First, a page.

How do they work?
To pull the ship ashore, a rubber airbag is placed at the bottom of the ship’s front end. The ship is then pulled using a winch and as the ship moves ashore, another rubber airbag is placed in front the one already placed and so on until the ship reaches the repair or maintenance workshop. A supporting concrete block, called stow or keel block, is then placed under the ship. The rubber airbags are then deflated to store. When the ship is ready to relaunch, the rubber airbags are laid out, filled with air then the stow blocks are taken, and the ship is pushed to the sea.
Rubber airbags can be laid out in several arrangements:
- Linear Arrangement Method
For ships with width not exceeding the body of airbags, the airbags can be laid out in linear arrangement. The airbags are installed in a row from the front to the back of the ship.
2. Staggered Arrangement Method
For ships with width exceeding the body of airbags, but does not exceed the length of two rubber airbags laid end to end, the staggered method can be applied. The airbags are laid out in two alternating rows / zigzag (see picture).
3. Two Line Arrangement Method
For the ship with width exceeding the effective length of two rubber airbags laid end to end, the two-line method can be used. For ships with flat hull like barges, the width of the hull may exceed the length of two airbags.
With this method the rubber airbags are installed in two parallel rows (see picture) with at least 20 cm between the ends of the airbags.
To be able to use rubber airbags safely, shipyards must ensure that the launch site is flat, solid and free of sharp objects. Sharp objects such as pieces of iron or rocks can tear the rubber airbags. While the tear may be small at first, once you add the weight of a ship, the damage will be significant. However, airbags can still be used on sandy and sloping beaches or riverbanks. If airbags are to be used on floored surfaces, concrete flooring will be the best for optimum performance.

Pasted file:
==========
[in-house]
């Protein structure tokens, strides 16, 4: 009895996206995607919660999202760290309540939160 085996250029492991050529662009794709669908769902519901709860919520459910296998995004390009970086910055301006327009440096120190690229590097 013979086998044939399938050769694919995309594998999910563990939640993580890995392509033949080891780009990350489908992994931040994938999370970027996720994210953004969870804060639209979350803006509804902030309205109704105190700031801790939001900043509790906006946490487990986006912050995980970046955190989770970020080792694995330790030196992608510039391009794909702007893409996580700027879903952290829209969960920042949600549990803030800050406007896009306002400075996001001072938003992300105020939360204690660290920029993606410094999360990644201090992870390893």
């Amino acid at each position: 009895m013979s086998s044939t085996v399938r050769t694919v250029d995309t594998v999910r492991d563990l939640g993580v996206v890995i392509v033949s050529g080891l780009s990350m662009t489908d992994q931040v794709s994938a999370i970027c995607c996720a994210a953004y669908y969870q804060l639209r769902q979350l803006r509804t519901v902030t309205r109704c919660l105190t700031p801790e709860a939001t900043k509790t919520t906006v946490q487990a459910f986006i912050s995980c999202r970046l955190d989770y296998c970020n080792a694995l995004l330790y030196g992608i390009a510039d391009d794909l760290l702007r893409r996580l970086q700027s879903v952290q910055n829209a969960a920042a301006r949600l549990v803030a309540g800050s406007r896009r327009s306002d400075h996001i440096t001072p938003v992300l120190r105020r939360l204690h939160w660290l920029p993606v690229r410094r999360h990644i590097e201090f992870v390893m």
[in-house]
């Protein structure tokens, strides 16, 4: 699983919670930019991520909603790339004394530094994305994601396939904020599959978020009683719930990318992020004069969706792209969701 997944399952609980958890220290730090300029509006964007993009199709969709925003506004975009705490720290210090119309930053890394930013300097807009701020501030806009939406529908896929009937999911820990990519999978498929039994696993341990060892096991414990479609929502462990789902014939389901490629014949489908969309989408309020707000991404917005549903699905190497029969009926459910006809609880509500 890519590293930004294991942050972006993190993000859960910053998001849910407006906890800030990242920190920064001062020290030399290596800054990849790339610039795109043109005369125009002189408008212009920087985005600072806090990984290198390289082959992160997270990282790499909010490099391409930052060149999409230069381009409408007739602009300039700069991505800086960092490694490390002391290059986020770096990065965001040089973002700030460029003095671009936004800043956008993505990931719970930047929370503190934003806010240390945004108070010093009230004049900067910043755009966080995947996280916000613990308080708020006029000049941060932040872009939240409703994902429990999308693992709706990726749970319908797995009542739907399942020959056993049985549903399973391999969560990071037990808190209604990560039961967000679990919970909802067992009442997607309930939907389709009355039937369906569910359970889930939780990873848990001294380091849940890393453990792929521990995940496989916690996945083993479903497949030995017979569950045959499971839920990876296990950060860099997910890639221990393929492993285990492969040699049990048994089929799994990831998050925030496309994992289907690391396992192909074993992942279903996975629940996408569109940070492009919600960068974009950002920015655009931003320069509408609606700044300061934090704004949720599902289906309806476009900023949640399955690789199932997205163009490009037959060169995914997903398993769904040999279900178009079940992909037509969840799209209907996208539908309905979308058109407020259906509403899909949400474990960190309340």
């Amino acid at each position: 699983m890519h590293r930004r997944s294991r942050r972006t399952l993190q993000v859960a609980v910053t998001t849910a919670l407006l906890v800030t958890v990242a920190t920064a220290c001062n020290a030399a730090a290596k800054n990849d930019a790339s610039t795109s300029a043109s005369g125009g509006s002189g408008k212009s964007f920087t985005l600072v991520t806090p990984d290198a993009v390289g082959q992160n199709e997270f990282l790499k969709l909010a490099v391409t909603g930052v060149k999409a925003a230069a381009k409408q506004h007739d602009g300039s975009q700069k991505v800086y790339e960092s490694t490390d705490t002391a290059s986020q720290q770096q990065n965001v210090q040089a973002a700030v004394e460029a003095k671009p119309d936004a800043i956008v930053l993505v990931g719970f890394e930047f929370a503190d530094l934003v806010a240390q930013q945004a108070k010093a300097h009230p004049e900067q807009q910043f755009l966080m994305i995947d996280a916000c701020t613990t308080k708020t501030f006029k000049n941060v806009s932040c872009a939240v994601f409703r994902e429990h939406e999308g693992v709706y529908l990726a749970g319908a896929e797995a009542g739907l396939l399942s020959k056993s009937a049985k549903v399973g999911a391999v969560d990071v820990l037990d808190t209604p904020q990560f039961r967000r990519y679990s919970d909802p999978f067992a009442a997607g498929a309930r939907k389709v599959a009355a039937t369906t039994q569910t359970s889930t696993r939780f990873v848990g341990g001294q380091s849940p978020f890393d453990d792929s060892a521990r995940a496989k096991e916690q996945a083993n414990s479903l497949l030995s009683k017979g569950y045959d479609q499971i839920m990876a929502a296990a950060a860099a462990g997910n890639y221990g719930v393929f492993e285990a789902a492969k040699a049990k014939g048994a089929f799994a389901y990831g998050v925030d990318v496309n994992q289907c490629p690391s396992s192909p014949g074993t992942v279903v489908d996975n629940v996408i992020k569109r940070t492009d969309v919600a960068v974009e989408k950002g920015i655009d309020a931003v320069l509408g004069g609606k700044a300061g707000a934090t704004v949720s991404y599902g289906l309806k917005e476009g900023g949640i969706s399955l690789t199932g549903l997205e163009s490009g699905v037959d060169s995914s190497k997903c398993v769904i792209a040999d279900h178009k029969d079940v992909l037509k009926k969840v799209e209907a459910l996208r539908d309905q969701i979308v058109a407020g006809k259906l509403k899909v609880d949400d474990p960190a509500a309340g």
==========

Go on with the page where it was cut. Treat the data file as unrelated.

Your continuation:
What are the advantages of the rubber airbag system ?
- Shipyards do not need to invest a lot to build graving docks and/or slipways. Flattening and hardening the launch site will be adequate.
- Rubber airbag maintenance is much cheaper than graving dock or slipway maintenance.
- Rubber airbags can be moved from one place to another quite easily.
- Without graving docks and slipways, a shipyard has a flexible capacity and can use the entire area of a sloping shoreline as a large manufacturing and docking facility.
Indonesian shipyards have been importing rubber airbags from abroad, especially China. However since 2019, PT Samudera Luas Paramacitra (SLP) in collaboration with BPPT, has successfully manufactured Indonesia’s first rubber airbags. It can be expected that the Indonesian shipbuilding industry will be more committed, competitive, bigger and stronger.
For consultation regarding the SLP airbags, please contact the hotline (+62) 823 2018 9998 or email us on firstname.lastname@example.org .